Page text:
Prisoners Exercising (After Doré) was painted in 1890 by Vincent van Gogh, toward the end of his time in the asylum. As Vincent regained his strength, his desire to leave Saint-Rémy intensified.
He made an oil copy of Gustave Doré's print of life in prison, portraying the inmates marching slowly in an endless circle, exercising their stiff limbs. The nearly monochromatic palette and the sense of confinement van Gogh created by the splayed walls in Prisoners Exercising (After Doré) heighten the monotony of the image of futile activity, reflecting Vincent's own frustration and discontent.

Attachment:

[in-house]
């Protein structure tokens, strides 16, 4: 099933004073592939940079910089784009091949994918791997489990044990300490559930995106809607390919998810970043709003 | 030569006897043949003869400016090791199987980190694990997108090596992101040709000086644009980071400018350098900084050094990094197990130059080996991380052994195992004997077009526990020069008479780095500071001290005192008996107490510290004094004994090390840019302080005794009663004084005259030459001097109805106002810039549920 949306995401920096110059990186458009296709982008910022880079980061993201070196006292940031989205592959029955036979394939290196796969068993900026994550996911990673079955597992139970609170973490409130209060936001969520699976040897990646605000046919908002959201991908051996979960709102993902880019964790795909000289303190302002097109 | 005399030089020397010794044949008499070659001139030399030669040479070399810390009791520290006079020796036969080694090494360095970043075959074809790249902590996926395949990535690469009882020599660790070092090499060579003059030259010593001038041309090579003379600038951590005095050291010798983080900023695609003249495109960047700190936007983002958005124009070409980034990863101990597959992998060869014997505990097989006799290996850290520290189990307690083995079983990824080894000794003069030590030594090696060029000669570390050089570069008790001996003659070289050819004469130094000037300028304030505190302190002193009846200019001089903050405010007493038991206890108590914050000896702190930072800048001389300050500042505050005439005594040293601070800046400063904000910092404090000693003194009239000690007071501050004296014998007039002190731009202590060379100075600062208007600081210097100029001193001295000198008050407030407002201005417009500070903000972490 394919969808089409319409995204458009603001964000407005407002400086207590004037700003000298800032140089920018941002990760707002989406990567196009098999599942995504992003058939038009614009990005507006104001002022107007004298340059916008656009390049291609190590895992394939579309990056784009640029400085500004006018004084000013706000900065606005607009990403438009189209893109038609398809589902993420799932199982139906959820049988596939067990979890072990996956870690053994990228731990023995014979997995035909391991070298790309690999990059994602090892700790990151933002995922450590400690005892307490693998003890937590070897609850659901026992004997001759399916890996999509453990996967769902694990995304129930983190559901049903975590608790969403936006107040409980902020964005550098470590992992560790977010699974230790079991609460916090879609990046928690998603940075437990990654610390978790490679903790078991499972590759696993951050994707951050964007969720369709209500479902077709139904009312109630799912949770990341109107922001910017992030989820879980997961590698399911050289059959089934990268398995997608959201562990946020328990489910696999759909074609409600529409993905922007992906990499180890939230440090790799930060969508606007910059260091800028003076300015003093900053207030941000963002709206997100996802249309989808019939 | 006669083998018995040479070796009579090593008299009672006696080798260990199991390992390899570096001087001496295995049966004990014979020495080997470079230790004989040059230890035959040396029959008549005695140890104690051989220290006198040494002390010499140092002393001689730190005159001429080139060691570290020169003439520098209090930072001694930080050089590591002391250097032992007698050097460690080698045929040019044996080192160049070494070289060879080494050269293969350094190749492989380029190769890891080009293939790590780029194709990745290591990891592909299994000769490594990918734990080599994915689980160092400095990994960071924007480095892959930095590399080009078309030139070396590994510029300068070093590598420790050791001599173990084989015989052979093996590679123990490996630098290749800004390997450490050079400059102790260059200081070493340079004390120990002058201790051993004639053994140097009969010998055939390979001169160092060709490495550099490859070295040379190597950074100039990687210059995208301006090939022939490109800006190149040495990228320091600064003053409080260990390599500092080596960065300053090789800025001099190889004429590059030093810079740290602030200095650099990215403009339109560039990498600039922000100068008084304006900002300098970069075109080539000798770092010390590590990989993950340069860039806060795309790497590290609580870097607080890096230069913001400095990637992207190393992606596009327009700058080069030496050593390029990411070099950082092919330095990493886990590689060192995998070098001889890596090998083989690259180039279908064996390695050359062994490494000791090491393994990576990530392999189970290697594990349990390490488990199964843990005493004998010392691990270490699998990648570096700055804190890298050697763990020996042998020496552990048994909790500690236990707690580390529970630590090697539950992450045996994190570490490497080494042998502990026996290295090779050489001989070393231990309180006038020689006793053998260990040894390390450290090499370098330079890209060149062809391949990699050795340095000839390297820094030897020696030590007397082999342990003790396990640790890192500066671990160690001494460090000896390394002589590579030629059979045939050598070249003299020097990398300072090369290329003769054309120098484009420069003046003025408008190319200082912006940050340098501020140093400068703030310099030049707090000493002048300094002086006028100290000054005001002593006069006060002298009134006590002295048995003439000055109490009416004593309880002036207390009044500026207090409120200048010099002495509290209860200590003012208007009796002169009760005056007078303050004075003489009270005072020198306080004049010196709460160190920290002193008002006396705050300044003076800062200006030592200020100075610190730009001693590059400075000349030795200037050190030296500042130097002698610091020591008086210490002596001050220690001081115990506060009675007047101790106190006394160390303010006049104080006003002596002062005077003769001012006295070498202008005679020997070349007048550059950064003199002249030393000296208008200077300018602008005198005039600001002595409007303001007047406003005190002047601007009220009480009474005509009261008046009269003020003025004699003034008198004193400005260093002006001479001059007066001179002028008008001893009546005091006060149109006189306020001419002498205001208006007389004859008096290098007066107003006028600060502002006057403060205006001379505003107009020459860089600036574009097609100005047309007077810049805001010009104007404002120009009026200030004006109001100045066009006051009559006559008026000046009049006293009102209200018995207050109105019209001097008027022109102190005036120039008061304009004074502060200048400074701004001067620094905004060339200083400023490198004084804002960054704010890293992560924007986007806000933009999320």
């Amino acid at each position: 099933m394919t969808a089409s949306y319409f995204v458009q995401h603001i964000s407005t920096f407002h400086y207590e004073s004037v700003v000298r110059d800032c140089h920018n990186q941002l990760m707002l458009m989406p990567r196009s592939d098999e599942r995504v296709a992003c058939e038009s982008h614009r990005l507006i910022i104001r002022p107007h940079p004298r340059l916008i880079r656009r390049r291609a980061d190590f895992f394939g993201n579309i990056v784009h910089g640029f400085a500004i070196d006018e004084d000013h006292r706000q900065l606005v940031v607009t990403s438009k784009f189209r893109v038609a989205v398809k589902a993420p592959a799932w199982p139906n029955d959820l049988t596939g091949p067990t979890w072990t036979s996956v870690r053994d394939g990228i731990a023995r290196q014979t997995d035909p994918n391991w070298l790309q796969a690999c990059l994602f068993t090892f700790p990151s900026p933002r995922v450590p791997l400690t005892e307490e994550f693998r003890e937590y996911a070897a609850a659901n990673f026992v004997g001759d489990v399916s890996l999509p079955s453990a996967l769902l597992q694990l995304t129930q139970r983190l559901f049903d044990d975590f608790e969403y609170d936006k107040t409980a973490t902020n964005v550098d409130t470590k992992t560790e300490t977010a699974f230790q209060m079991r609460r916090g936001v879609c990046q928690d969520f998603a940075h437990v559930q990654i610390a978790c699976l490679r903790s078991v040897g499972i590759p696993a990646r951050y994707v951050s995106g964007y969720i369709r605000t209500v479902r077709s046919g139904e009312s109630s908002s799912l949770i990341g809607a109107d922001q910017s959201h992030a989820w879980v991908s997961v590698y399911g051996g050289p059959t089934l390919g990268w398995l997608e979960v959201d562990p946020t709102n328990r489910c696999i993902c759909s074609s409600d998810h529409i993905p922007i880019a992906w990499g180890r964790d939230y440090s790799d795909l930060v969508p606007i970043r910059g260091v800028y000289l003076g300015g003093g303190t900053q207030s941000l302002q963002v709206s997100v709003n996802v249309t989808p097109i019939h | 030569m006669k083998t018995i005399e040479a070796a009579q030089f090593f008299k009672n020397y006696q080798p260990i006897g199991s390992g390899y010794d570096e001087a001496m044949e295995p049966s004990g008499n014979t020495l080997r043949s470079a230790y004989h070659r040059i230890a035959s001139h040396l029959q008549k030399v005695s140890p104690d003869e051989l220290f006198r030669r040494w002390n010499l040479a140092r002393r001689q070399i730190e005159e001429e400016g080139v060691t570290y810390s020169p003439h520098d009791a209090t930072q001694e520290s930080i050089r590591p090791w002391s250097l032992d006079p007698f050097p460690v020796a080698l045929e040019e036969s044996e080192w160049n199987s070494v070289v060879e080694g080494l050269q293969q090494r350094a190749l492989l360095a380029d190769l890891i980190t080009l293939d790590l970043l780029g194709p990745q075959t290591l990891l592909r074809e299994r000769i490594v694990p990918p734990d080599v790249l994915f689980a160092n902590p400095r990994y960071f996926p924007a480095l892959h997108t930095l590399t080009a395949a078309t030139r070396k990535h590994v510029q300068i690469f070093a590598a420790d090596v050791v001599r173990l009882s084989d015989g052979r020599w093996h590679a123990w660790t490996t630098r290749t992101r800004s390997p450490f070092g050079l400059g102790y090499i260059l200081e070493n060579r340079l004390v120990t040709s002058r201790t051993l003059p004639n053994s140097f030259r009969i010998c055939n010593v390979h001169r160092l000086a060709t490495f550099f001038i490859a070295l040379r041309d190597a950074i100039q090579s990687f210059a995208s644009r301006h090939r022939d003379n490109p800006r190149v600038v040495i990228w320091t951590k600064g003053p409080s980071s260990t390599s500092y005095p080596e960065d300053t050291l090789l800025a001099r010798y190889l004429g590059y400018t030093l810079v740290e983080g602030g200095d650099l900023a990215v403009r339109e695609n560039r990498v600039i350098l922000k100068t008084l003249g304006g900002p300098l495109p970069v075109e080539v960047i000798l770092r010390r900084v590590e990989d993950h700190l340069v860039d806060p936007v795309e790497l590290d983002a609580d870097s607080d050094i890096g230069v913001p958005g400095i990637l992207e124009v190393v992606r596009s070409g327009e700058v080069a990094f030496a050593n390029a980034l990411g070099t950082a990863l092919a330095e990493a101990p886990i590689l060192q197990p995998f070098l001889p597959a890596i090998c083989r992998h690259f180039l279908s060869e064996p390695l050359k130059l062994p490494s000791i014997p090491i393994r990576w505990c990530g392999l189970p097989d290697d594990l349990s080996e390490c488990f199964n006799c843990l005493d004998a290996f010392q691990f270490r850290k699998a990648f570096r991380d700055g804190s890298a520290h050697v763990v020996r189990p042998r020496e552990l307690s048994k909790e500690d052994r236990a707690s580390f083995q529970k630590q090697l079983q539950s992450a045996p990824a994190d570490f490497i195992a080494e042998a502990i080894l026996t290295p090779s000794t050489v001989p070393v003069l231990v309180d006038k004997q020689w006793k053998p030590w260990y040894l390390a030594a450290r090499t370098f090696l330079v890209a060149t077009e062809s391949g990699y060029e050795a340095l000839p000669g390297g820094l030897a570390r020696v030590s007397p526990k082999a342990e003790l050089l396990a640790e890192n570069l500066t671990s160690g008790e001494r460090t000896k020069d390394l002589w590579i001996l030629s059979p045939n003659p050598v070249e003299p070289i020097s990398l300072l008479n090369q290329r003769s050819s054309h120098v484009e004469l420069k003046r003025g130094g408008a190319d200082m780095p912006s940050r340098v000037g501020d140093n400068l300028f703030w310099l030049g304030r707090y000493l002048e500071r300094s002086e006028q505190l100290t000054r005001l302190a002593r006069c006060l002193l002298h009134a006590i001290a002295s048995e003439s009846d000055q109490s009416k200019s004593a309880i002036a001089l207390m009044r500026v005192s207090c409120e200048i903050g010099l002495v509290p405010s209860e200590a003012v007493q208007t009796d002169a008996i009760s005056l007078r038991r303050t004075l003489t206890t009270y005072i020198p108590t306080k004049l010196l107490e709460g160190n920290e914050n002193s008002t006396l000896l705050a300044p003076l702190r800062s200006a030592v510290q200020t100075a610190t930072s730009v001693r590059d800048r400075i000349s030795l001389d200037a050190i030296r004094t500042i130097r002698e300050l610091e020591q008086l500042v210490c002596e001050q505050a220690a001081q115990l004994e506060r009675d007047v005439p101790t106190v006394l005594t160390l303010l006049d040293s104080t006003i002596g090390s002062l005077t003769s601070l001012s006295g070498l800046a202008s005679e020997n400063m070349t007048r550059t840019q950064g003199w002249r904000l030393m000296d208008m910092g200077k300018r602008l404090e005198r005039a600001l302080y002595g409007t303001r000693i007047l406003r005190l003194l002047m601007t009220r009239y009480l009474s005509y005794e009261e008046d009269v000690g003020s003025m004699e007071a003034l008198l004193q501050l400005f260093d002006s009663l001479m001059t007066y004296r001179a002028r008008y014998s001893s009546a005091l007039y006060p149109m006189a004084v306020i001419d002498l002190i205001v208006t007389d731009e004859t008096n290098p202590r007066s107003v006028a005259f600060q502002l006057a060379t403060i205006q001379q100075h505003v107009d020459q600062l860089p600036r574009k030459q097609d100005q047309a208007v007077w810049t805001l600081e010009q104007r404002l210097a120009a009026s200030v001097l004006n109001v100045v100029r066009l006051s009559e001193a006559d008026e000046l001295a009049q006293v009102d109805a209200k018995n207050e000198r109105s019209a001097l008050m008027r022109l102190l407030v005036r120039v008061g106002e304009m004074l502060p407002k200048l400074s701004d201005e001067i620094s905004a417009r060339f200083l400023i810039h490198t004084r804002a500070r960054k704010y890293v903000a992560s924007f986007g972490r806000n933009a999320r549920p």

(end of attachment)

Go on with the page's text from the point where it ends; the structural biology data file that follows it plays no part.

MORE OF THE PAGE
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ABOUT THE AUTHOR:
[b]Debra N. Mancoff is an art historian and lecturer and the author of numerous books on nineteenth-century European and American painting, including Publication International, Ltd.'s, Monet and Impressionism. Other titles include Sunflowers, Monet's Garden in Art, Van Gogh: Fields and Flowers, and Mary Cassatt: Reflections of Women's Lives. Ms. Mancoff is a scholar in residence at the Newberry Library.